Reimagining the Possibilities: Mellon Mini-Course on Health and Humanities

By Jallicia Jolly, PhD Candidate in American Culture

Purposeful intellectual work meets publicly engaged humanities in “Health and Humanities” taught by Professor Alexandra Stern. The week-long intensive workshop in critical methods and social engagement invited graduate students to explore how we can use tools from the humanities and qualitative social science to mobilize our work. Importantly, the workshop asked: how does health humanities fit into your life?

As I expected, health humanities fits in everywhere!

I walked away out of “Health and Humanities” workshop feeling wildly inspired. Before the workshop, I was anxious about diving into the quicksand of isolation that is doctoral exams. A rising third year, I was prepared to become a hermit as I prepared to jump through another hoop that would eventually lead to the ultimate slam dunk: a PhinisheD dissertation! #Freedom?

Jallicia Jolly, PhD Candidate in American Culture

As an American Culture PhD student, I apply the concept of intersectionality to public health in the exciting area of health humanities in order to study the multidimensional experience of illness among HIV-positive Black women. In my doctoral work, theoretical bodies meet actual bodies through my exploration of how illness shapes the daily lives of young mothers living with HIV/AIDS.  As a young scholar interested in doing publicly engaged work, I am constantly grappling with how to incorporate health activism and social engagement into their scholarly projects.

I participated in the workshop for three primary reasons: 1) to learn how to effectively articulate my interdisciplinary approach; 2) to understand ways to connect my research to meaningful praxis that addresses health inequalities in under-resourced communities of color; 3) to cultivate community with other students who share my interests in applying health humanities research to today’s complex social problems.

“Health and Humanities” exceeded my expectations! I enjoyed participating in communal conversations with colleagues about groundbreaking literary, historical, anthropological, geographical, and medial research that engaged holistic understandings of health, illness, and the body. Additionally, exposure to different approaches to studying, analyzing, and producing knowledge about health provided me with helpful models for producing innovative scholarship on health. I appreciated conducting informational interviews with professionals from a variety of careers and devoting time to workshopping document that related to our distinct disciplinary approach. This was a helpful way to put to work the humanities frameworks that can prepare us for positions in community service, advocacy, and public interest organizations with health and social justice goals.

Several light bulbs went off during my experience! A few glow vividly:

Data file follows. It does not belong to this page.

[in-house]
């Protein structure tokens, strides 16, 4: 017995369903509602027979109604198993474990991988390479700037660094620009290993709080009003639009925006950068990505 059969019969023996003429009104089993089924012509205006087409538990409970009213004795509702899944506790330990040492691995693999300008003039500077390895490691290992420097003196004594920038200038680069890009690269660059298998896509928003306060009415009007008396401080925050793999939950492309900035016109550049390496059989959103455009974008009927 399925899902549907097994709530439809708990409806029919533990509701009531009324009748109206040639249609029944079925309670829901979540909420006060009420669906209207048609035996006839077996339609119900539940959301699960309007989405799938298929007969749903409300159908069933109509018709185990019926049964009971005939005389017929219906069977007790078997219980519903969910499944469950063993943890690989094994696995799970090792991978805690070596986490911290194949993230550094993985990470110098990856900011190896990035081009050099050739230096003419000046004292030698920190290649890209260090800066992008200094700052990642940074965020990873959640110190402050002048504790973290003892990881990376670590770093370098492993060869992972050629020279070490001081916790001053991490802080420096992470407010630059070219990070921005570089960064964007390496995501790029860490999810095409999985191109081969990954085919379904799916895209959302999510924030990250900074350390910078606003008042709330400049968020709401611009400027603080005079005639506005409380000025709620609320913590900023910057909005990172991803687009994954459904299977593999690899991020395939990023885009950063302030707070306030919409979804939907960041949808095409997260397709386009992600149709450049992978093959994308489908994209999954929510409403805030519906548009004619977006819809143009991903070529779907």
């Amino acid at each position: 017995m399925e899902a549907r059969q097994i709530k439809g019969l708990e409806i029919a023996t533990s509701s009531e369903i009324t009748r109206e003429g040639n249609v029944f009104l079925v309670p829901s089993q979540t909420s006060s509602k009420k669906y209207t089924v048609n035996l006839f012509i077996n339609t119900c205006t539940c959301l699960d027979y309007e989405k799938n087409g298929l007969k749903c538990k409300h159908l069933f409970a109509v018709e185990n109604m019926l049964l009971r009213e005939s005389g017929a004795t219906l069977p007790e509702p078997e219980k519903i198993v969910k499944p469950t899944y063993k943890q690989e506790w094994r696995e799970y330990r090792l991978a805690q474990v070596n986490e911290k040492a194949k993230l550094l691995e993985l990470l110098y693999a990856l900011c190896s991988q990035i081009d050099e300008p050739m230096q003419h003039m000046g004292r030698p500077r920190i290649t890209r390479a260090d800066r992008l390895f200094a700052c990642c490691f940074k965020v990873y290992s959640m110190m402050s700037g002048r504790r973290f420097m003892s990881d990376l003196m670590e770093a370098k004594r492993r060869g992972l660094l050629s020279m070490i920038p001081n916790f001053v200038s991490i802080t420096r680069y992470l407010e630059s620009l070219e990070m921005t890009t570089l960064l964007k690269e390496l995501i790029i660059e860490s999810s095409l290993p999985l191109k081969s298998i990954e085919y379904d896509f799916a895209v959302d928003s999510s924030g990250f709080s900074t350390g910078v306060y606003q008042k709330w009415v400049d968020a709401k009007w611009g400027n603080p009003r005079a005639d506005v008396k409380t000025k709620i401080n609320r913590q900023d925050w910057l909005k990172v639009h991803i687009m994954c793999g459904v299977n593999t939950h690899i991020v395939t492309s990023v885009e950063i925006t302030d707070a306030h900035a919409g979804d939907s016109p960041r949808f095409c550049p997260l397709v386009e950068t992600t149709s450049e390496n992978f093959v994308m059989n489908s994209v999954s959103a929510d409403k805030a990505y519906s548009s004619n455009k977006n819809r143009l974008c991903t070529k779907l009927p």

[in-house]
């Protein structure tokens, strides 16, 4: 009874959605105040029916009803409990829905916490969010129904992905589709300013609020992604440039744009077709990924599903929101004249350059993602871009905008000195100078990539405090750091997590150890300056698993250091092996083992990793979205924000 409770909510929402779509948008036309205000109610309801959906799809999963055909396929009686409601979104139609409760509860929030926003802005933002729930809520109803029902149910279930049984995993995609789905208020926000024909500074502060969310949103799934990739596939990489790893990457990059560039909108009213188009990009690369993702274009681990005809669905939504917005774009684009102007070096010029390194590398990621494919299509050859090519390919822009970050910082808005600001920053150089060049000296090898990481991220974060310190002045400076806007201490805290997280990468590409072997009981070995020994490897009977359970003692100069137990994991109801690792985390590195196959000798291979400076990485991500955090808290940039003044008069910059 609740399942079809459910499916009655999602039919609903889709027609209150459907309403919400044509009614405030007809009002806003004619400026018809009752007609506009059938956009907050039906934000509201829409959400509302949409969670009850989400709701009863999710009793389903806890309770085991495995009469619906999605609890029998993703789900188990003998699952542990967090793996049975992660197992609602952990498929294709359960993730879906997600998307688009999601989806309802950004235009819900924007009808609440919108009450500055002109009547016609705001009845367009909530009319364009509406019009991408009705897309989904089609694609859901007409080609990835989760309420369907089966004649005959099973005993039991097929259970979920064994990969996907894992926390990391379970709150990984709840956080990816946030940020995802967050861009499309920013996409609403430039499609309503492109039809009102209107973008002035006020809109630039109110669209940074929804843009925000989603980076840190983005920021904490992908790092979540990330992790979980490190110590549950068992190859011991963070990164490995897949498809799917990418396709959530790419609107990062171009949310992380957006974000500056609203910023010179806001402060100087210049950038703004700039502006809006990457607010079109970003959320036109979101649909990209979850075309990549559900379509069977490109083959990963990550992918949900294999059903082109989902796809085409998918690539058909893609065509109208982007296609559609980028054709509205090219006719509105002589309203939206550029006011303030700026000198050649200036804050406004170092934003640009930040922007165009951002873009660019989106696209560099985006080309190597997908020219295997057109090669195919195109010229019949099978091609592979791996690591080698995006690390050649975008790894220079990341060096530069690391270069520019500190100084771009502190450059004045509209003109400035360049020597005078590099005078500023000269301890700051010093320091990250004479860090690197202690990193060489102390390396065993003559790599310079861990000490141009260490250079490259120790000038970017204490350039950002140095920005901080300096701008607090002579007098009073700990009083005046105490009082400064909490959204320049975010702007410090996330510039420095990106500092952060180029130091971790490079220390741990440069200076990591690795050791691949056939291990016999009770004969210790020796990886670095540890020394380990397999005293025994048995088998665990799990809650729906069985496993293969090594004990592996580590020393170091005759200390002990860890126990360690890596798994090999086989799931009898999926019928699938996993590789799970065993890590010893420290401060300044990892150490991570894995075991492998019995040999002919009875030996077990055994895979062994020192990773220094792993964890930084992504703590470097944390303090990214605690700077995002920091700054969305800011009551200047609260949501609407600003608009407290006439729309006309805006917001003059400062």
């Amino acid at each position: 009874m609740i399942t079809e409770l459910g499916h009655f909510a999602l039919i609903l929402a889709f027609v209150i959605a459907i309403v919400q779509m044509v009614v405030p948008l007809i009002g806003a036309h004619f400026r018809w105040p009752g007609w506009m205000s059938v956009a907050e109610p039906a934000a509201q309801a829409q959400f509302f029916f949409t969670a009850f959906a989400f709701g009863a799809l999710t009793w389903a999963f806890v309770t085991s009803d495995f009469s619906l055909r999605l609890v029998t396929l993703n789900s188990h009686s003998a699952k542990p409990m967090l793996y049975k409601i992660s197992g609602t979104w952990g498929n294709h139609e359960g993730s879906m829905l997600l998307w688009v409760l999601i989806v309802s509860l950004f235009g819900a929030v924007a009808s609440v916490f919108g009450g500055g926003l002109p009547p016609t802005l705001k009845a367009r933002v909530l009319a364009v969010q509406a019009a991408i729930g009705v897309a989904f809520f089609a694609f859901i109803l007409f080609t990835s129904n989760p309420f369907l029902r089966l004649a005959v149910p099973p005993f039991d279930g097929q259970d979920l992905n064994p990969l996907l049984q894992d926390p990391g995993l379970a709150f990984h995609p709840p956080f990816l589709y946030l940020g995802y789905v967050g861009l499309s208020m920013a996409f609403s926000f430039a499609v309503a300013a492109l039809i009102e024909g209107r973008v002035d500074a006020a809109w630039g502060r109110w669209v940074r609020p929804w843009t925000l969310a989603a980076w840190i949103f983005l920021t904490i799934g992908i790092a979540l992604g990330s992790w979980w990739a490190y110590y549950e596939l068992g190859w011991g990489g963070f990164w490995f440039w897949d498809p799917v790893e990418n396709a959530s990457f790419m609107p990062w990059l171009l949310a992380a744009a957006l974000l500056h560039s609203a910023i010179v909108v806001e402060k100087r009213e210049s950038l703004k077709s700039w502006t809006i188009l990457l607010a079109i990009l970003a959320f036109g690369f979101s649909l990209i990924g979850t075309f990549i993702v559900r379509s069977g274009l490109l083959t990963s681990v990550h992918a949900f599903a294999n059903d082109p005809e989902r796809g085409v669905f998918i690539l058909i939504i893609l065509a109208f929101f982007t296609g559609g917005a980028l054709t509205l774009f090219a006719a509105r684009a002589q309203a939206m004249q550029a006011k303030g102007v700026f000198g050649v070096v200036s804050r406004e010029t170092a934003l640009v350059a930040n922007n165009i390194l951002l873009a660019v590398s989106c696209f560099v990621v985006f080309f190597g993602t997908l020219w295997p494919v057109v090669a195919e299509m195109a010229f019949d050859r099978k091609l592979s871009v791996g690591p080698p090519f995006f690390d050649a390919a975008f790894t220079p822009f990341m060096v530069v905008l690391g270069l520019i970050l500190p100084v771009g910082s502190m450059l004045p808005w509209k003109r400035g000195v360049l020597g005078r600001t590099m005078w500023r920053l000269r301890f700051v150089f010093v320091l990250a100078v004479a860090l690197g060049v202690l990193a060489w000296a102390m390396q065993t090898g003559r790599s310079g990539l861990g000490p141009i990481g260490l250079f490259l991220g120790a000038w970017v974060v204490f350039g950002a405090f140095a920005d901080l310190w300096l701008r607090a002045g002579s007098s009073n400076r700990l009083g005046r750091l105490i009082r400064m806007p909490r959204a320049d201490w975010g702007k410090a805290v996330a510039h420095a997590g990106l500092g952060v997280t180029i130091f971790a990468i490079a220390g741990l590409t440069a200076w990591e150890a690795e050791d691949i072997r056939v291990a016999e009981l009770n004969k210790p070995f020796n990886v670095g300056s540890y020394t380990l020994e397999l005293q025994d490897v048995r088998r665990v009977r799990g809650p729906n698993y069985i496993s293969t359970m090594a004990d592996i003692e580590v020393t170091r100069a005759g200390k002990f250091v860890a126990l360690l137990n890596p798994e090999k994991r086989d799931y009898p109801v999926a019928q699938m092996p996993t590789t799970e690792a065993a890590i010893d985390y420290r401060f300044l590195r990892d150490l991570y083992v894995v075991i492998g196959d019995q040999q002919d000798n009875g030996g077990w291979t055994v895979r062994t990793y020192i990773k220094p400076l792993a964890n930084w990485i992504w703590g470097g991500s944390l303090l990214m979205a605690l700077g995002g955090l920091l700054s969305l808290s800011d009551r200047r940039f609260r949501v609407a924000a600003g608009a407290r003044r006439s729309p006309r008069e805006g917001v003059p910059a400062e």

1. The importance of learning how to highlight broader competencies and transferable skills beyond our area of expertise.
  2. Practice self-care in ways that destroys the cycle of relentless sacrifices, mental degradation, and physical deterioration that accompany the myth of ‘effortless’ professional success in academia.
  3. Get feedback frequently (even before your work is completed!).
  4. Surround yourself with people with a wide range of skills.
  5. Develop and build relationships that not only advance you, but that also sustain and nourish you.

I gained and polished important skills applicable to an array of careers: facilitation, oral communication, editing, interpretation, active listening, data gathering, setting goals, meeting deadlines, presentation, creative imagination, developing relationships!

Professor Stern’s expertise in using historical research and analysis to understand and navigate contemporary dilemmas in health offered useful insight for students, like myself, considering how to apply their innovative scholarship on health to health humanities research to today’s complex social and political challenges.  For inspiration about the possibilities of what we can produce from putting health and humanities in conversation, I often turn to Stern’s work with the Eugenic Rubicon – a virtual collection of archival and interpretive materials related to the long history of eugenics in California.

I recommend “Health and Humanities” for anyone interested in exploring concrete models for how to apply graduate training to a wide array of career opportunities. For my colleagues who want to know how to critically evaluate their skills and aspirations to inform their creative reimagination of their ideal paths. And my peers who are considering paths that allow them to live wholesome lives and have fulfilling careers.

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